(b) Do you know how to fix the item?  Are you willing to learn?  Do you know someone who can fix it for you?  Are you willing to ask someone or pay someone to fix it for you?

If the answer is no, then let the item go.  If you said yes, then the item goes back in the maybe pile for inclusion in later steps.

Step 6 – Check the Feels

Next is a visual assessment of the maybes.  How do you feel looking at them?  Hold up each item and really look at it.  If you were in a store right now, would you be interested in it?  Do you like the color?  The shape?  The details?  Is it your style now?  Remember to be honest.  Obviously, anything you need for work or specific events, that is what it is, doesn’t care how you feel.  If you do have some flexibility, then you can consider replacing items that fail the tests ahead.  If you don’t have flexibility due to requirements or budget, then just take out those items and put them aside to keep.  For now.  Anything else that you look at it and know you would pass by in a store, put it in the go pile.

Step 7 – Tender Love and Care

It is common to not check care instructions on clothing before we buy.  After all, we are usually more concerned with how it fits and how it looks.  That’s how I ended up with a suit in a bag on the floor of my closet for years.  That is not a typo.  I dropped food on myself the first time I wore it.  I checked the tag to find it was dry clean only.  Dry cleaning was not something I wanted to deal with nor could I afford it, so I set the suit aside to wash later.  Later never came.  I finally accepted that I was not going to deal with the hassle and I wasn’t willing to pay the cost.  So I ended up getting rid of it and my money spent on it was wasted.  Now I make sure to check tags before I buy anything.

Check the labels on your remaining maybe items.  Does the tag call for hand washing?  Dry cleaning?  Can you wash it in a machine, but then need to lay flat to dry?  Decide how much hassle and cost you are willing to deal with and put anything requiring more care than that in the go pile.  You won’t wash them in a timely fashion and you will get less use out of these items, so they will just become clutter.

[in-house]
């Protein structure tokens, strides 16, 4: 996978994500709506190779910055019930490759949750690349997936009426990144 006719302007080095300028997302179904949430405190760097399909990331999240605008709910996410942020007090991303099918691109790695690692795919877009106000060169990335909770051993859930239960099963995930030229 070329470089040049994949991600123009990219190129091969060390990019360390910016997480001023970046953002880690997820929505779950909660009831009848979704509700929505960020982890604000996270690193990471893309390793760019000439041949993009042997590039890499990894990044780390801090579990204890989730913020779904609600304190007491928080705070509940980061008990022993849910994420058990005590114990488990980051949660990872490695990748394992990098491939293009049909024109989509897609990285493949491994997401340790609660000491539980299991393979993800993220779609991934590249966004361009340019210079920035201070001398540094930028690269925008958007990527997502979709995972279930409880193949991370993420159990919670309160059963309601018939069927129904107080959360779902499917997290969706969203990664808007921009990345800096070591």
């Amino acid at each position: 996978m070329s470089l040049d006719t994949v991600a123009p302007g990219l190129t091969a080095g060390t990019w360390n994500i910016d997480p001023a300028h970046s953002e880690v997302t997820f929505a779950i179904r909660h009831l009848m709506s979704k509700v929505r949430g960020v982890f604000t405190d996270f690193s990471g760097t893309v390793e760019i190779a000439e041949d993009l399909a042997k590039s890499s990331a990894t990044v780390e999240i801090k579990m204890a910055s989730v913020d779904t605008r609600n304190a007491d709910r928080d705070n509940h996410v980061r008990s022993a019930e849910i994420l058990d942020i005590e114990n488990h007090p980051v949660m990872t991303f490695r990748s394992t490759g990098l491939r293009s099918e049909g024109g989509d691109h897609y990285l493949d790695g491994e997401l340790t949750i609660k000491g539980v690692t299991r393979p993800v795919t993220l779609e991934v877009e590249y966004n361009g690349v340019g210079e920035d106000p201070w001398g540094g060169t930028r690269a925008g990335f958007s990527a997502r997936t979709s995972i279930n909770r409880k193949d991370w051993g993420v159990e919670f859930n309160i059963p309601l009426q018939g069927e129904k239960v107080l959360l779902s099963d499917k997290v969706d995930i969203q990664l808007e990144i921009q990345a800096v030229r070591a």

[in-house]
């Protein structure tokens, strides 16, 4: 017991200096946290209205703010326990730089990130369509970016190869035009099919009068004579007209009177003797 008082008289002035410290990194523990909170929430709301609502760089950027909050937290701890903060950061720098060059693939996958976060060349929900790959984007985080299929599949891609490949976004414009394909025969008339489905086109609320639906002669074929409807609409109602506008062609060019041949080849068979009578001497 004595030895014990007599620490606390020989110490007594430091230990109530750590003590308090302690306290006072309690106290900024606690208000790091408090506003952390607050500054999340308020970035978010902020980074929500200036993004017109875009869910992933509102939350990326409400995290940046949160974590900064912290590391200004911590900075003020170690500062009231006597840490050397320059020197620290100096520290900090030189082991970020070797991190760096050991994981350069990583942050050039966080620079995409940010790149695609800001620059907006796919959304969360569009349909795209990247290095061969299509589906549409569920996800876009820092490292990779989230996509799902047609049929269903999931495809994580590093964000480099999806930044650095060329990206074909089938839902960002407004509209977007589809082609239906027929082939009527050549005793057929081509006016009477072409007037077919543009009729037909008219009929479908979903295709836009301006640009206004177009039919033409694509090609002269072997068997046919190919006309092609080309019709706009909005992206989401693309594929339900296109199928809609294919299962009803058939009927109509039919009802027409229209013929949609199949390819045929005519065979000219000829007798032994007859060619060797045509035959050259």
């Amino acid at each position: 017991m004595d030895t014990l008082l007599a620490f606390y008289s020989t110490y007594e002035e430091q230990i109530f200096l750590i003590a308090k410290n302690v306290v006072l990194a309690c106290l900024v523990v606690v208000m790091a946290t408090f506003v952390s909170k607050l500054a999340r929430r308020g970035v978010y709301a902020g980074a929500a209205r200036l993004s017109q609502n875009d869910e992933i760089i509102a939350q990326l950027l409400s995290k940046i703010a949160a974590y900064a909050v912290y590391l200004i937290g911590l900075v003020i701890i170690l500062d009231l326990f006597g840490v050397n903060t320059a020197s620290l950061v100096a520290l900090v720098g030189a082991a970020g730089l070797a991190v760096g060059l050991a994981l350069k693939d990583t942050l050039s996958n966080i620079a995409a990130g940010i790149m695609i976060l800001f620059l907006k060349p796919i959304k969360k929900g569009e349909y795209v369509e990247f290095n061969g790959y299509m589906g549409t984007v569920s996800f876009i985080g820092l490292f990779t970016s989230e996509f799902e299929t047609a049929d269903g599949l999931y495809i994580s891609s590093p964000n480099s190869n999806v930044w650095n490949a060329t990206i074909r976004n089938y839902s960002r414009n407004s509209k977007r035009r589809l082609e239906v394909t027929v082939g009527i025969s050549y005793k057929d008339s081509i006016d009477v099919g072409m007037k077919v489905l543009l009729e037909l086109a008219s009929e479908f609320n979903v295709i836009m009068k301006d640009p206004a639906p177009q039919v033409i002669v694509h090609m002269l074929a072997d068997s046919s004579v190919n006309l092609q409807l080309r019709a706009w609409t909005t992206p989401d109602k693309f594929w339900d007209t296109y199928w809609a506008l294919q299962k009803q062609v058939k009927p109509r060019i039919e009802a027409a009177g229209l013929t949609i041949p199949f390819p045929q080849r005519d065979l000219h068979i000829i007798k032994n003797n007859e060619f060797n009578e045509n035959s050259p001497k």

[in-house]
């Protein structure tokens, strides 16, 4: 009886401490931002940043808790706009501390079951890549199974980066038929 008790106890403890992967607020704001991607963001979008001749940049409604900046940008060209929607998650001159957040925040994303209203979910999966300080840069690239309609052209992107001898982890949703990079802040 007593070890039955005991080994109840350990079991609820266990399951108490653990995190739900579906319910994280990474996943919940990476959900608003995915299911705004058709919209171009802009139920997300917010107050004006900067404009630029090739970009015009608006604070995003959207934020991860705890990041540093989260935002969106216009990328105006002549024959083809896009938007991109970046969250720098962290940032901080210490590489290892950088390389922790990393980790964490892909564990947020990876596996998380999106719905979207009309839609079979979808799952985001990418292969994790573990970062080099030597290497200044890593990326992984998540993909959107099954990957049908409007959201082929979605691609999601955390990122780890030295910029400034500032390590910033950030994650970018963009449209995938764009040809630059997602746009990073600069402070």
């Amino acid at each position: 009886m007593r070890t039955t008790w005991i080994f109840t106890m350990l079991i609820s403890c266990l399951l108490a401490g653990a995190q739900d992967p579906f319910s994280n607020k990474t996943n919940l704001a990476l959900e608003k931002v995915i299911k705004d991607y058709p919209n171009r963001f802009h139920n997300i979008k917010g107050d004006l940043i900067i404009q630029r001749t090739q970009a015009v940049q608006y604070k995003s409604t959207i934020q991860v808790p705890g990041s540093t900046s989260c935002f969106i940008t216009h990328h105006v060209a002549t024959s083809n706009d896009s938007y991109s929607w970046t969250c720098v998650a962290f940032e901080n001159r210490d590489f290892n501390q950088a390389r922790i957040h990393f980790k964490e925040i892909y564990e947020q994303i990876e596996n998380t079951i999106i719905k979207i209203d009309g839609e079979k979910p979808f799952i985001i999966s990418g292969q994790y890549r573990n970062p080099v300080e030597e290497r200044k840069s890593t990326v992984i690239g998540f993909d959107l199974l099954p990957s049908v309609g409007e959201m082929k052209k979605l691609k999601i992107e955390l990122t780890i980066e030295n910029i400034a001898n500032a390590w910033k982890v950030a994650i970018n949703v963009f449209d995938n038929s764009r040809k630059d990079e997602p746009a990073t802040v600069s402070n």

Step 8 – Fashion Show

Yes, it is finally time to try things on.  Make sure you have a full-length mirror for this step so you can really see yourself.  Go item by item and assess the clothing on you.  Remember to be honest.  Lots of items look great on the hangar, the mannequin, or other people.  That does not mean they look good on you.  Can you make outfits with these items?  Play around and have fun.  Anything that’s not working for you, that you decide you don’t like, goes in the go pile.  Not everything will be a home run, sometimes we need basics that are workhorses.  They anchor outfits so we can wear more fun items.  That’s okay.  If you like the look and fit, keep them.  You should feel comfortable and confident in these items.

Step 9 – Guilt Free Zone

Your go pile is probably pretty large at this point.  That’s okay.  Don’t feel bad about the money you spent on these items.  Don’t fee guilty because of who gave it to you or who told you it would look amazing.  Don’t beat yourself up for choices that didn’t work out.  Let all those negative feelings go.  This is your life, your closet, your style.  Look forward.  These items are going to go and hopefully make someone else happy.  This is a guilt-free zone.  You have the right to make decisions about your things.


And that’s it.  We’re done.  What’s left should only be clothes that look good and make you feel good.  Make sure you actually fix any of the damaged or stained items that made it to the finish line.  Don’t let them continue to be clutter.  What to do with your go pile items you ask?  Well, I’ll talk about that soon and give you some great ideas of what to do with them.  The effect clothing has on how we see ourselves and how we feel about ourselves is vastly underestimated.  You should pat yourself on the back.  You were honest and you made some tough decisions.  Good job!